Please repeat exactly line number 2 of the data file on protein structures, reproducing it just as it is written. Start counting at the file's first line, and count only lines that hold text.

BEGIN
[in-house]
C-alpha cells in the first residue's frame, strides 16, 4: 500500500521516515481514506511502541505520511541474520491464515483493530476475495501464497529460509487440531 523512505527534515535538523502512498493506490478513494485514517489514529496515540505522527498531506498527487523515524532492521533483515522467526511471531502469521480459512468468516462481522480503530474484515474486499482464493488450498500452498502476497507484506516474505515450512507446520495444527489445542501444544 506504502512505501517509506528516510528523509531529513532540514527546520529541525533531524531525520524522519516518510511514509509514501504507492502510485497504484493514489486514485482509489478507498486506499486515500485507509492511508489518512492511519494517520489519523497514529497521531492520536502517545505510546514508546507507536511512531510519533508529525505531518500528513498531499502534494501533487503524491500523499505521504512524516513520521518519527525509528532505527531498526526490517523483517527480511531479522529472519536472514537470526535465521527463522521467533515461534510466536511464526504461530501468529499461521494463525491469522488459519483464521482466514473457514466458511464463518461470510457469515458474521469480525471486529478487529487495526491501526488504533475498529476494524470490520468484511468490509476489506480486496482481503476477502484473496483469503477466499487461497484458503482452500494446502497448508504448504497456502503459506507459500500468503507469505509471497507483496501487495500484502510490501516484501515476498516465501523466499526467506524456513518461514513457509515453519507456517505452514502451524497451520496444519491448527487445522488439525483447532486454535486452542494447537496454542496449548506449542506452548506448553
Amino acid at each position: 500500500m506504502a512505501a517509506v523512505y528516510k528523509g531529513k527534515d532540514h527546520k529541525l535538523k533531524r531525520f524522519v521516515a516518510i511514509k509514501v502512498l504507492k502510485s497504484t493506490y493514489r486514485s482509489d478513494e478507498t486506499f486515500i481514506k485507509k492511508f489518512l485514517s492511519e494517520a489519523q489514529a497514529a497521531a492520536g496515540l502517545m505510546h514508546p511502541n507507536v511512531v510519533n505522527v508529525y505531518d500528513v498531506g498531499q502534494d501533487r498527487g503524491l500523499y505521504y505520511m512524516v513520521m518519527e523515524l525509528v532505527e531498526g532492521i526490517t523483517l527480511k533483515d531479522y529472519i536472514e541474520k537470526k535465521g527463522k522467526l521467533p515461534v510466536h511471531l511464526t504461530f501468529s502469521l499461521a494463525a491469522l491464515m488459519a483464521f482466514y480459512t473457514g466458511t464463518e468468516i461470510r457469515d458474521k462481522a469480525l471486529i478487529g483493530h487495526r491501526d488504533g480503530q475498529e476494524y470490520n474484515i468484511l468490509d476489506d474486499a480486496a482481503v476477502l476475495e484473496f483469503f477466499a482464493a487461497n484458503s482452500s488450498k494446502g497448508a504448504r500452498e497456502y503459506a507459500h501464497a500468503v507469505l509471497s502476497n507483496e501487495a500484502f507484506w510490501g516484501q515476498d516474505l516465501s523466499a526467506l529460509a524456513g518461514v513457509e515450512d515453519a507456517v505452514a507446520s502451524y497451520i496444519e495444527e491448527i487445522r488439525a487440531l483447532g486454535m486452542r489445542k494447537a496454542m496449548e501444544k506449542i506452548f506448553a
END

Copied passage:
C-alpha cells in the first residue's frame, strides 16, 4: 500500500521516515481514506511502541505520511541474520491464515483493530476475495501464497529460509487440531 523512505527534515535538523502512498493506490478513494485514517489514529496515540505522527498531506498527487523515524532492521533483515522467526511471531502469521480459512468468516462481522480503530474484515474486499482464493488450498500452498502476497507484506516474505515450512507446520495444527489445542501444544 506504502512505501517509506528516510528523509531529513532540514527546520529541525533531524531525520524522519516518510511514509509514501504507492502510485497504484493514489486514485482509489478507498486506499486515500485507509492511508489518512492511519494517520489519523497514529497521531492520536502517545505510546514508546507507536511512531510519533508529525505531518500528513498531499502534494501533487503524491500523499505521504512524516513520521518519527525509528532505527531498526526490517523483517527480511531479522529472519536472514537470526535465521527463522521467533515461534510466536511464526504461530501468529499461521494463525491469522488459519483464521482466514473457514466458511464463518461470510457469515458474521469480525471486529478487529487495526491501526488504533475498529476494524470490520468484511468490509476489506480486496482481503476477502484473496483469503477466499487461497484458503482452500494446502497448508504448504497456502503459506507459500500468503507469505509471497507483496501487495500484502510490501516484501515476498516465501523466499526467506524456513518461514513457509515453519507456517505452514502451524497451520496444519491448527487445522488439525483447532486454535486452542494447537496454542496449548506449542506452548506448553